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MacBook Pro with M1 Max Impresses in 3D Rendering Tests, Says Disney Engineer

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At its ‘Unleashed’ special event last week, Apple unveiled new 14″ and 16″ MacBook Pro models, powered by the next generation of Apple Silicon — the M1 Pro and M1 Max chips.

We’ve already seen a deep dive into the M1 Max’s stunning technical architecture and benchmarks that put it at 3x the graphics performance of the base M1, but just how well does the M1 Max handle graphics rendering in real-world applications?

Yining Karl Li, a senior software engineer at Walt Disney Animation Studios and an expert in rendering, wanted to find out exactly that.

To do so, Karl Li pit a 14″ 2021 MacBook Pro running an Apple M1 Max SoC against a 16″ 2019 Intel MacBook Pro, and three workstations with Intel Xeon W-3245, Intel Xeon E5-2680, and AMD Threadripper 3990X processors respectively, in a series of 3D rendering tests on his custom-built Takua Renderer.

Karl documented his experience and the results on his blog, Code & Visuals.

The rendering expert had the following to say about Apple’s M1 System on a Chip (SoC):

There’s really no way to understate what a colossal achievement Apple’s M1 processor is; compared with almost every modern x86-64 processor in its class, it achieves significantly more performance for much less cost and much less energy.

Karl Li had even higher expectations from future Apple Silicon — and the M1 Max did not disappoint.

The M1 Max blew the competing Intel MacBook Pro right out of the water in every single test, and posted more than respectable numbers against the full-sized workstation processors. Apple’s highest-end silicon offering actually took the crown in Karl’s Subdivision/Displacement test, and managed to beat the Intel Xeon E5-2680 in both other tests, but lost to the other two workstation CPUs.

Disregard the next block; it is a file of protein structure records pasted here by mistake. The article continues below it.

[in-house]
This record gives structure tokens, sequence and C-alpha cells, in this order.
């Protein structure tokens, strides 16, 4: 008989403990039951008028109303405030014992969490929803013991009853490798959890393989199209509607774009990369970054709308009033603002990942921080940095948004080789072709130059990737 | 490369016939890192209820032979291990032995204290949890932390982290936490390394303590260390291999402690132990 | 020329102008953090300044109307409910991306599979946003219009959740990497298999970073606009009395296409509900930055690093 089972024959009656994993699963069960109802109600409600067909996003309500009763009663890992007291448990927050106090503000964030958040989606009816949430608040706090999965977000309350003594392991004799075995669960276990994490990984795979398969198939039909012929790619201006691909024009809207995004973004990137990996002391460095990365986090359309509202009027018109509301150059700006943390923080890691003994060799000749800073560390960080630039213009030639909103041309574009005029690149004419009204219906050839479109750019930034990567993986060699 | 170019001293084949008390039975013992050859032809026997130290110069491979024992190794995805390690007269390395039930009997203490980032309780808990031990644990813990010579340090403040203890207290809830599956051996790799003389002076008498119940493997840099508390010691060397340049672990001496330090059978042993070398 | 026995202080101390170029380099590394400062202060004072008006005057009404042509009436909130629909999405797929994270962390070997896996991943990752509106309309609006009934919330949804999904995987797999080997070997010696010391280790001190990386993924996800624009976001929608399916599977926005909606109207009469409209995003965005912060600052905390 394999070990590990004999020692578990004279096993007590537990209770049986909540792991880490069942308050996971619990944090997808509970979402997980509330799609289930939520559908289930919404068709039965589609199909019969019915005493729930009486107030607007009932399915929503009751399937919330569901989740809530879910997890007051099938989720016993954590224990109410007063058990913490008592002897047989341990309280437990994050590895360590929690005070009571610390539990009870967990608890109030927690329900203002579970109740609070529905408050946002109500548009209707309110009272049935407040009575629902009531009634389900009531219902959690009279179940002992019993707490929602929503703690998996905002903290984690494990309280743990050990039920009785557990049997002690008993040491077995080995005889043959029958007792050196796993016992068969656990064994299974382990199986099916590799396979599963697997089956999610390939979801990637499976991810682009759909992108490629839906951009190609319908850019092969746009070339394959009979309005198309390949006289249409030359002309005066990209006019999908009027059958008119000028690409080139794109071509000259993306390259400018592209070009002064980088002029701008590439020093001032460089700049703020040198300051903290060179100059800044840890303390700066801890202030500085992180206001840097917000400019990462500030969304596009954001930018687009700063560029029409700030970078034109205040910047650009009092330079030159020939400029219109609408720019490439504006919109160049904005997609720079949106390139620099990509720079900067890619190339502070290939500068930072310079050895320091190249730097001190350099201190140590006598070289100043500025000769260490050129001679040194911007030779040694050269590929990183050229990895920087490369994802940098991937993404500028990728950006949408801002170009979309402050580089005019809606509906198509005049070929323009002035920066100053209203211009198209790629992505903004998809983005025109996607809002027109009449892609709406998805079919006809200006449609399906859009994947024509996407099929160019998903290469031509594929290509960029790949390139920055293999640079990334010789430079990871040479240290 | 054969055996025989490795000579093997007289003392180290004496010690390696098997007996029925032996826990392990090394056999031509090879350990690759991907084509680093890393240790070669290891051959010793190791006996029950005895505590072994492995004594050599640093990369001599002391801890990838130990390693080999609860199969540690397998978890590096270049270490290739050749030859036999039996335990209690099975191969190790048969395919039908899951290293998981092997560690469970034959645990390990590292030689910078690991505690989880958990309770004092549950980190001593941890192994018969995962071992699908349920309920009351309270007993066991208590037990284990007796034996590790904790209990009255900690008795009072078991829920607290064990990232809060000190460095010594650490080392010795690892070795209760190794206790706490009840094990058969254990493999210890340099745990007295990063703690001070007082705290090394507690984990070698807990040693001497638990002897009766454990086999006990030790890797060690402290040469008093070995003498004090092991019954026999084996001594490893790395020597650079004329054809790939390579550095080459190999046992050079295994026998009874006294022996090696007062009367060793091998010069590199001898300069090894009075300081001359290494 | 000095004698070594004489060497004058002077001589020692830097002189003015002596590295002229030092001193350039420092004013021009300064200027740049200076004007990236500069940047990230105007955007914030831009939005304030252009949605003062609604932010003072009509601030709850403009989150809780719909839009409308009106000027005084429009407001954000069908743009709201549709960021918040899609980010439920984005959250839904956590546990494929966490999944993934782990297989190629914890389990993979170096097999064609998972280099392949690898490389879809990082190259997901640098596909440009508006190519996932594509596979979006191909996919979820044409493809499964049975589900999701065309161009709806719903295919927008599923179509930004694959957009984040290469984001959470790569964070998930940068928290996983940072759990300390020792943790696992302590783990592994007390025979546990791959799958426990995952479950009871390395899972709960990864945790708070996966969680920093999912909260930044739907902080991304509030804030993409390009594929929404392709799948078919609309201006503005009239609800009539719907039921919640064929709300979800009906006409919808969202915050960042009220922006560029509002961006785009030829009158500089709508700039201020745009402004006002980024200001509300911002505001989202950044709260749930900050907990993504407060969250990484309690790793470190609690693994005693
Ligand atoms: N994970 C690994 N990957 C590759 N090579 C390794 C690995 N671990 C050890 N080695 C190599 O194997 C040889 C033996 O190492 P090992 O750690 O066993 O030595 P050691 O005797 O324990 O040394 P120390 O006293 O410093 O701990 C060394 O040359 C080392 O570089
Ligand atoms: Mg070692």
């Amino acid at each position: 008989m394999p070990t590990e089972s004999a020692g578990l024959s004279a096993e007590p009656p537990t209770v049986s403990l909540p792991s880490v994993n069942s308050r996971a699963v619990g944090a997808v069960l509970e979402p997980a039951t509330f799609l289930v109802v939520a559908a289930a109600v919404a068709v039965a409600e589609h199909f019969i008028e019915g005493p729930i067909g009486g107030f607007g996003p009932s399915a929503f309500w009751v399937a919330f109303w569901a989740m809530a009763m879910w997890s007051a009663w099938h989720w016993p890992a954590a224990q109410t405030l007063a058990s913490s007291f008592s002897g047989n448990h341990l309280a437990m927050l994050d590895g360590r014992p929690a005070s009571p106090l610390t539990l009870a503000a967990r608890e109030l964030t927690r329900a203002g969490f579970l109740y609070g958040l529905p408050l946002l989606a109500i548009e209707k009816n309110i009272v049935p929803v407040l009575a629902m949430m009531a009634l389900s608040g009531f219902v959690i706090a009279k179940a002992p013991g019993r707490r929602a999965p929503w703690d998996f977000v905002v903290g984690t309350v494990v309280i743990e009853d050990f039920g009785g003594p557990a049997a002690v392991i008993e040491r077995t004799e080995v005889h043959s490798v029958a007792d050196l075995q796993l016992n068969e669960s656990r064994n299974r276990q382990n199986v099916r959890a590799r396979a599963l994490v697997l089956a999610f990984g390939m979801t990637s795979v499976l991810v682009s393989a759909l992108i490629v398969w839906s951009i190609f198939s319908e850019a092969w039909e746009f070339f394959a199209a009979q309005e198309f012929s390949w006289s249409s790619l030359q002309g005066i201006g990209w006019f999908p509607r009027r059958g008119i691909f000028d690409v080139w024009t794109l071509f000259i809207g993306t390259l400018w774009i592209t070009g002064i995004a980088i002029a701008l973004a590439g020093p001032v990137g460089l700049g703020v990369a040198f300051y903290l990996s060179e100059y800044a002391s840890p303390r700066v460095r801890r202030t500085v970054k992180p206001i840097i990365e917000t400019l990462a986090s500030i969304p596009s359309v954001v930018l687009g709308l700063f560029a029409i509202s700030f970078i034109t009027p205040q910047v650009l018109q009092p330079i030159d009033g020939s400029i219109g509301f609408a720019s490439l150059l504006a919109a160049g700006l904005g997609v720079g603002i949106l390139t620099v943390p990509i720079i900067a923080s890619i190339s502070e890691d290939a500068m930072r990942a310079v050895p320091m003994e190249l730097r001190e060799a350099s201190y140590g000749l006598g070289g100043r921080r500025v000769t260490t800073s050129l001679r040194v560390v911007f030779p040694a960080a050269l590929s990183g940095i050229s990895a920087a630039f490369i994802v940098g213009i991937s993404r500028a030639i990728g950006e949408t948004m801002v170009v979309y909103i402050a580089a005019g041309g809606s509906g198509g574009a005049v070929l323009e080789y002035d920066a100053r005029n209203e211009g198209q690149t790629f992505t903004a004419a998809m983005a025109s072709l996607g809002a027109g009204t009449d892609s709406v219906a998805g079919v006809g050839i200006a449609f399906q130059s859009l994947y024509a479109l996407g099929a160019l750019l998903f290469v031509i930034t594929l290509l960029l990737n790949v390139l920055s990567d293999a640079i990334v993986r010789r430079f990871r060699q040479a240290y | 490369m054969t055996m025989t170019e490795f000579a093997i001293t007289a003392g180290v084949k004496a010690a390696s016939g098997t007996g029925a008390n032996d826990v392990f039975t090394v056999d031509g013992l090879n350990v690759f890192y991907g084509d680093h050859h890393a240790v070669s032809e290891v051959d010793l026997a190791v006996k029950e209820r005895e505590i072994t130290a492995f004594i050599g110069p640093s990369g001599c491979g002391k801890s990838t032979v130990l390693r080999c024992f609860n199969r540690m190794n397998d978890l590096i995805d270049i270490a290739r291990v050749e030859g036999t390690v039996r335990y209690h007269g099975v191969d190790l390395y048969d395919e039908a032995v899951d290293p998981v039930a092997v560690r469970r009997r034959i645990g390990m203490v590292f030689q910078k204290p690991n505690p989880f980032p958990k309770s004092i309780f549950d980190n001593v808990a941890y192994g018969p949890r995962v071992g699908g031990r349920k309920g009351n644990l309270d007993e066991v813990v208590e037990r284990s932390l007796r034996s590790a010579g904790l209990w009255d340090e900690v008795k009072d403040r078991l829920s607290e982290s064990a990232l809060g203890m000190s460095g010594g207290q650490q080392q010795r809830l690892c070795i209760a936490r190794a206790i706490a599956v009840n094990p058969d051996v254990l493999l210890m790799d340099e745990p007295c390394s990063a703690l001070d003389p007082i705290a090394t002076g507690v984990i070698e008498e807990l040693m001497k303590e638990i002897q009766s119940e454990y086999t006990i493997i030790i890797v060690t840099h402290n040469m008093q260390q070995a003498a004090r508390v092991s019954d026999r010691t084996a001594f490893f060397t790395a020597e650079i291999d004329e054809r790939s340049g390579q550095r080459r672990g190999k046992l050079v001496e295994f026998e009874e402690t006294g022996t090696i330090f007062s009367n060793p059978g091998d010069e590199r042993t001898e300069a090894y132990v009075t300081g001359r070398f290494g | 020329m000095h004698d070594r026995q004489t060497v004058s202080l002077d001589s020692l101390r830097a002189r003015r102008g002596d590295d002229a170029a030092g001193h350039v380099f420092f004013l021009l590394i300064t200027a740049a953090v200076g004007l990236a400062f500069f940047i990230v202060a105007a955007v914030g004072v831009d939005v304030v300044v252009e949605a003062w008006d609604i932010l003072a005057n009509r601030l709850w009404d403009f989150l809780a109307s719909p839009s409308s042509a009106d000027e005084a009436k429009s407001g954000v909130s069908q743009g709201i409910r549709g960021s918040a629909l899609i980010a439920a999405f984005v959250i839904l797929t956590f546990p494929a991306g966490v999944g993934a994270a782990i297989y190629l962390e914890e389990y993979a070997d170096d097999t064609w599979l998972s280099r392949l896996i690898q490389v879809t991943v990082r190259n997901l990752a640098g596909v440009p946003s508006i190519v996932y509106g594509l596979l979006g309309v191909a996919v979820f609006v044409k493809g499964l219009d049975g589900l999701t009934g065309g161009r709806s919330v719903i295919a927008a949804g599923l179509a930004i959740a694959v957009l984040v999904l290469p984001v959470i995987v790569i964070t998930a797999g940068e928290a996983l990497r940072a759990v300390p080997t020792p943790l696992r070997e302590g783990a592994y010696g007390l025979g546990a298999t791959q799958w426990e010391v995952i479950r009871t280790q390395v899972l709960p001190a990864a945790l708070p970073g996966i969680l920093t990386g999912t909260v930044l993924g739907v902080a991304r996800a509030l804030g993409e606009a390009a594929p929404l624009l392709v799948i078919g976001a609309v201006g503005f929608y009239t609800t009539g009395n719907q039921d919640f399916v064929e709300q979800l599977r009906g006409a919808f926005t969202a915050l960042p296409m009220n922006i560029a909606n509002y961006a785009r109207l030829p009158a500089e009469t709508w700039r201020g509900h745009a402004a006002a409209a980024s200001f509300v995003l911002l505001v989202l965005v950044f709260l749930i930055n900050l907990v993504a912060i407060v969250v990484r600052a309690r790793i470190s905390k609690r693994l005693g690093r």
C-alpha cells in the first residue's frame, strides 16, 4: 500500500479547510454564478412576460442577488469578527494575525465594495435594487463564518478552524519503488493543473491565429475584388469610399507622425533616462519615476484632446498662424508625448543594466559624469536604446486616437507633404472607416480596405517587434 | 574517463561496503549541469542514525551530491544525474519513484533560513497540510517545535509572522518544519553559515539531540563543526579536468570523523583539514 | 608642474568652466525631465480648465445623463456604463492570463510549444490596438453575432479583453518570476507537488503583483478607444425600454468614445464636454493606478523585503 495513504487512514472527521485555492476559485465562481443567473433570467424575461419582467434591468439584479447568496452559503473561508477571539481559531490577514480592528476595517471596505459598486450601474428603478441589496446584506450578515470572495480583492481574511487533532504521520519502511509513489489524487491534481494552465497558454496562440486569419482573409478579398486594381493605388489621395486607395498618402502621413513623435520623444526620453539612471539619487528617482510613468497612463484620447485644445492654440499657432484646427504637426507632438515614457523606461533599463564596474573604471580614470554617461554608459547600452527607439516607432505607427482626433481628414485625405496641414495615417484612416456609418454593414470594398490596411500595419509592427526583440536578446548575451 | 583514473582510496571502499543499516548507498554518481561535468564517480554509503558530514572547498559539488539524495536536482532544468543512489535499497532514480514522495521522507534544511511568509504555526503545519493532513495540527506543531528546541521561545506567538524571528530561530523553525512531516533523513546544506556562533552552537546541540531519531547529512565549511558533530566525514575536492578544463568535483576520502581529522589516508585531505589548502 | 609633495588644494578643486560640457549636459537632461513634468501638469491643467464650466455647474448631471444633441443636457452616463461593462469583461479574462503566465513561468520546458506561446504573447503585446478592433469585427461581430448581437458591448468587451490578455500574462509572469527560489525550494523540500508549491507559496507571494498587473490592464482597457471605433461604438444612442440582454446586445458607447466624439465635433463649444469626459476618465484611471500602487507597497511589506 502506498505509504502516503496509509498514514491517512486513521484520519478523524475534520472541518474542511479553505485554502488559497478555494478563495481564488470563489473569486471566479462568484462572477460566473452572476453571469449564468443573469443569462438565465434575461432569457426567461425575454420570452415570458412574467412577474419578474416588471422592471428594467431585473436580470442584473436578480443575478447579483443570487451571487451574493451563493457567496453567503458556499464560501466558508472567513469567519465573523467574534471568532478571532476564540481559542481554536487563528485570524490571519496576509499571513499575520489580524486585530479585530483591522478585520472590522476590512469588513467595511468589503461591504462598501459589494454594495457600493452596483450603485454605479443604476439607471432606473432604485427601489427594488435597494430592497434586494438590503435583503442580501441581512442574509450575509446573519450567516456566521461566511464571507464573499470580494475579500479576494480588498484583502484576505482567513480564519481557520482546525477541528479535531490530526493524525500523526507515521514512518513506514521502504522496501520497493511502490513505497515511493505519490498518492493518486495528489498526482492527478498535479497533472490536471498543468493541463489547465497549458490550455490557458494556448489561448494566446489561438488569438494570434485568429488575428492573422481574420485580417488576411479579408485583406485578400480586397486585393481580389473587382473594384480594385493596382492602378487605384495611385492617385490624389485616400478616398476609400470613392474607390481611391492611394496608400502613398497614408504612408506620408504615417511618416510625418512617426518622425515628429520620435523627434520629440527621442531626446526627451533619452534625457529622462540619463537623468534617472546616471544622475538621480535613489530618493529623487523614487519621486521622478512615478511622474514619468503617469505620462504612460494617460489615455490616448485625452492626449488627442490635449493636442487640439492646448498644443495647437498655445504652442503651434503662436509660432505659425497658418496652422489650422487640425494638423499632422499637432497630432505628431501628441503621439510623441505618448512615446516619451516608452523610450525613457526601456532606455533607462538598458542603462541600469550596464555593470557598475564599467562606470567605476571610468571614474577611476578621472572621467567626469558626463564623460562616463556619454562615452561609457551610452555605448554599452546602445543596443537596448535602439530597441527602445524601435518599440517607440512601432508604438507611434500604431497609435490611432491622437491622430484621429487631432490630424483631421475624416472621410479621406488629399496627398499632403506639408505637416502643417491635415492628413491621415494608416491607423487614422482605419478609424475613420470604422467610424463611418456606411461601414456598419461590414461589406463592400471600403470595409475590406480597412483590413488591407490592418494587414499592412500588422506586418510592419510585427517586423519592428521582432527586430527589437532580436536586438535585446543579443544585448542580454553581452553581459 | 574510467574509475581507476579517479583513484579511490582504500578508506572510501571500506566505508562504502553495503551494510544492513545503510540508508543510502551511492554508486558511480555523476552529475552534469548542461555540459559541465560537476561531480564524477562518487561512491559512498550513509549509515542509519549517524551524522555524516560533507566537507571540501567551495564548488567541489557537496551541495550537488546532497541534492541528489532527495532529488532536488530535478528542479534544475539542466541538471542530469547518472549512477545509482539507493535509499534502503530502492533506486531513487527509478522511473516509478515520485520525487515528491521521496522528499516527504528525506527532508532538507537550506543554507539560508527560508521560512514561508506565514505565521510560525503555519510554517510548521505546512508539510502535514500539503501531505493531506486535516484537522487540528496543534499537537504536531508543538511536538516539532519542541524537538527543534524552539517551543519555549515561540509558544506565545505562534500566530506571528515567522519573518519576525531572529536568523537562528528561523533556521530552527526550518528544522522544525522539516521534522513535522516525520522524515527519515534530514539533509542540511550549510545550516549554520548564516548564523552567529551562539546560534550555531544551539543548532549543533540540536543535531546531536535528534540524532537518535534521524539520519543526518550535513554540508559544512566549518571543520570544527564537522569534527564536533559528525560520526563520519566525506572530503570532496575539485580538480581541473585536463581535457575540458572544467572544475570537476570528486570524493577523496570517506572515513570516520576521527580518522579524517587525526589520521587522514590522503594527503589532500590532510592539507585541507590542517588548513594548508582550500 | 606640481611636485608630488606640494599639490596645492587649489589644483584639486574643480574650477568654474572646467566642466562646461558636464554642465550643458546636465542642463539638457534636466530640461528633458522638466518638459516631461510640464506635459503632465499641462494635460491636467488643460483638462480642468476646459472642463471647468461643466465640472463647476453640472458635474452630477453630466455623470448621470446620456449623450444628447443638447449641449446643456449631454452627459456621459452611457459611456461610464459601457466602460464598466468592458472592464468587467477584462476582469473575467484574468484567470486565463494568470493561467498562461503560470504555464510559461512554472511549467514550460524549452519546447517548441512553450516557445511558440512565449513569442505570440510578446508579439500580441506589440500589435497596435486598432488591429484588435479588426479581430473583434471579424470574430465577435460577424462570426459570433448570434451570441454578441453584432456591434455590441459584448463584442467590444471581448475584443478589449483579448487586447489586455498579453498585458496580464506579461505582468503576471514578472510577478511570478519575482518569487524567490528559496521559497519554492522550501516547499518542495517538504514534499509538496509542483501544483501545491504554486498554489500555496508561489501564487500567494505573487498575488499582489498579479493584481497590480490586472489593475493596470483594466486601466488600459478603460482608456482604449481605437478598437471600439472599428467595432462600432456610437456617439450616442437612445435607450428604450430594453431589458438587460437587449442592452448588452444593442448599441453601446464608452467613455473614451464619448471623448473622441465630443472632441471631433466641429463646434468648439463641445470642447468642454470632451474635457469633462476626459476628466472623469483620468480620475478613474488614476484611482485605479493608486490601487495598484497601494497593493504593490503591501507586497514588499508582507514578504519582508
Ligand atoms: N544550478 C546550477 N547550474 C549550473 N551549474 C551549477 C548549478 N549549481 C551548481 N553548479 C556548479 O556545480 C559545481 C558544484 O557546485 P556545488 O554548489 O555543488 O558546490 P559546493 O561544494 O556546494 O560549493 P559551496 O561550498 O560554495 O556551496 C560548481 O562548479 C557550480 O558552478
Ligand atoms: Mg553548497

What’s definitely worth noting here, though, is the fact that the M1 Max has a max power draw (TDP) of 60 W, whereas all three workstation processors are rated at upwards of 200 W, with the AMD Threadripper 3990X maxing out at a whopping 280 W for its 64 cores. It’s quite clear that the M1 Max’s capabilities are limited solely by thermals.

The 14″ MacBook Pro doesn’t even have Apple’s “High Power Mode” for the M1 Max chip that supercharges performance — the feature is limited to the 16″ model.

What’s more, the M1 Max delivered comparable results when plugged into an outlet and running off its battery, while the other workstation notebook tested saw roughly a 10% drop in performance when switching from direct power to battery.

Apple’s M1 Max is nothing short of a marvel, as evidenced by its real-world performance. Karl went on to laud the chip’s power efficiency, noting that the M1 Max’s architecture, if scaled up linearly to a workstation-class TDP, would put today’s top workstation CPUs like the AMD Threadripper 3990X to shame.

Summing up his findings, Karl said:

The wider takeaway here though is that in order to give the M1 Max some real competition, one has to skip laptop chips entirely and reach for not just high end desktop chips, but for server-class workstation hardware to really beat the M1 Max.

For workloads that push the CPU to maximum utilization for sustained periods of time, such as production-quality path traced rendering, the M1 Max represents a fundamental shift in what is possible in a laptop form factor.

Something even more exciting to think about is how the M1 Max really is the middle tier Apple Silicon solution; presumably the large iMac and Mac Pro will push things into even more absurd territory.

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